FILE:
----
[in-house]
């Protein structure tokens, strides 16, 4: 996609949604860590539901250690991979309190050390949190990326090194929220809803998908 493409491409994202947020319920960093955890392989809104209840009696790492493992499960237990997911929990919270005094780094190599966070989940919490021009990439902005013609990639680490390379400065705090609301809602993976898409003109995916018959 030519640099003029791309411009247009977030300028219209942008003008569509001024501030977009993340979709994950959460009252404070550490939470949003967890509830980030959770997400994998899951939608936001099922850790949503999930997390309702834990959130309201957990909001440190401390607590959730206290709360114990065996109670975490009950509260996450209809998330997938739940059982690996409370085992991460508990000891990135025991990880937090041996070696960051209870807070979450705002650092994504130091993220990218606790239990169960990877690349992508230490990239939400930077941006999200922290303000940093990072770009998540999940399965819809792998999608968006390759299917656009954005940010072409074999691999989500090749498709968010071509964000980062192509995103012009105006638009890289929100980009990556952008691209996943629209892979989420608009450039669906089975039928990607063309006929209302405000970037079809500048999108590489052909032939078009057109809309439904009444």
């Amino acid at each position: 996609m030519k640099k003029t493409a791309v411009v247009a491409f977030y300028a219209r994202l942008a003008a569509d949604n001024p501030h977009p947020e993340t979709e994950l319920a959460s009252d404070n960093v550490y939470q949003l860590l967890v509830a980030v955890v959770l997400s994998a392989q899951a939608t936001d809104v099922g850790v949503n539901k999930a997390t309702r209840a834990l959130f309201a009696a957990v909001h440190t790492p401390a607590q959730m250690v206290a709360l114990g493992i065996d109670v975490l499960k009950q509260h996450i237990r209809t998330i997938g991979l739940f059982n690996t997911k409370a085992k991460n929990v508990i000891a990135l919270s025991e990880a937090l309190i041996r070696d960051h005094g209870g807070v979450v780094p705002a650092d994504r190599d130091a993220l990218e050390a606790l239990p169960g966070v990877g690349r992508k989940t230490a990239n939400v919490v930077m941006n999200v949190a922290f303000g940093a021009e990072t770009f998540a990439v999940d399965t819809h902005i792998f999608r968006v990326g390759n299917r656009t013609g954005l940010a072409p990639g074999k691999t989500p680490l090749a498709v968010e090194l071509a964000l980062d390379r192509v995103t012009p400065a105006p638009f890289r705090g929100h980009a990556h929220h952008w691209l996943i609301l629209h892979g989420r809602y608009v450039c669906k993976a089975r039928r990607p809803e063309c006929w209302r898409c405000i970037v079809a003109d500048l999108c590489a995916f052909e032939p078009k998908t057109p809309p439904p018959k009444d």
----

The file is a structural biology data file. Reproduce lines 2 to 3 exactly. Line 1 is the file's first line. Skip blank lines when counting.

């Protein structure tokens, strides 16, 4: 996609949604860590539901250690991979309190050390949190990326090194929220809803998908 493409491409994202947020319920960093955890392989809104209840009696790492493992499960237990997911929990919270005094780094190599966070989940919490021009990439902005013609990639680490390379400065705090609301809602993976898409003109995916018959 030519640099003029791309411009247009977030300028219209942008003008569509001024501030977009993340979709994950959460009252404070550490939470949003967890509830980030959770997400994998899951939608936001099922850790949503999930997390309702834990959130309201957990909001440190401390607590959730206290709360114990065996109670975490009950509260996450209809998330997938739940059982690996409370085992991460508990000891990135025991990880937090041996070696960051209870807070979450705002650092994504130091993220990218606790239990169960990877690349992508230490990239939400930077941006999200922290303000940093990072770009998540999940399965819809792998999608968006390759299917656009954005940010072409074999691999989500090749498709968010071509964000980062192509995103012009105006638009890289929100980009990556952008691209996943629209892979989420608009450039669906089975039928990607063309006929209302405000970037079809500048999108590489052909032939078009057109809309439904009444």
């Amino acid at each position: 996609m030519k640099k003029t493409a791309v411009v247009a491409f977030y300028a219209r994202l942008a003008a569509d949604n001024p501030h977009p947020e993340t979709e994950l319920a959460s009252d404070n960093v550490y939470q949003l860590l967890v509830a980030v955890v959770l997400s994998a392989q899951a939608t936001d809104v099922g850790v949503n539901k999930a997390t309702r209840a834990l959130f309201a009696a957990v909001h440190t790492p401390a607590q959730m250690v206290a709360l114990g493992i065996d109670v975490l499960k009950q509260h996450i237990r209809t998330i997938g991979l739940f059982n690996t997911k409370a085992k991460n929990v508990i000891a990135l919270s025991e990880a937090l309190i041996r070696d960051h005094g209870g807070v979450v780094p705002a650092d994504r190599d130091a993220l990218e050390a606790l239990p169960g966070v990877g690349r992508k989940t230490a990239n939400v919490v930077m941006n999200v949190a922290f303000g940093a021009e990072t770009f998540a990439v999940d399965t819809h902005i792998f999608r968006v990326g390759n299917r656009t013609g954005l940010a072409p990639g074999k691999t989500p680490l090749a498709v968010e090194l071509a964000l980062d390379r192509v995103t012009p400065a105006p638009f890289r705090g929100h980009a990556h929220h952008w691209l996943i609301l629209h892979g989420r809602y608009v450039c669906k993976a089975r039928r990607p809803e063309c006929w209302r898409c405000i970037v079809a003109d500048l999108c590489a995916f052909e032939p078009k998908t057109p809309p439904p018959k009444d």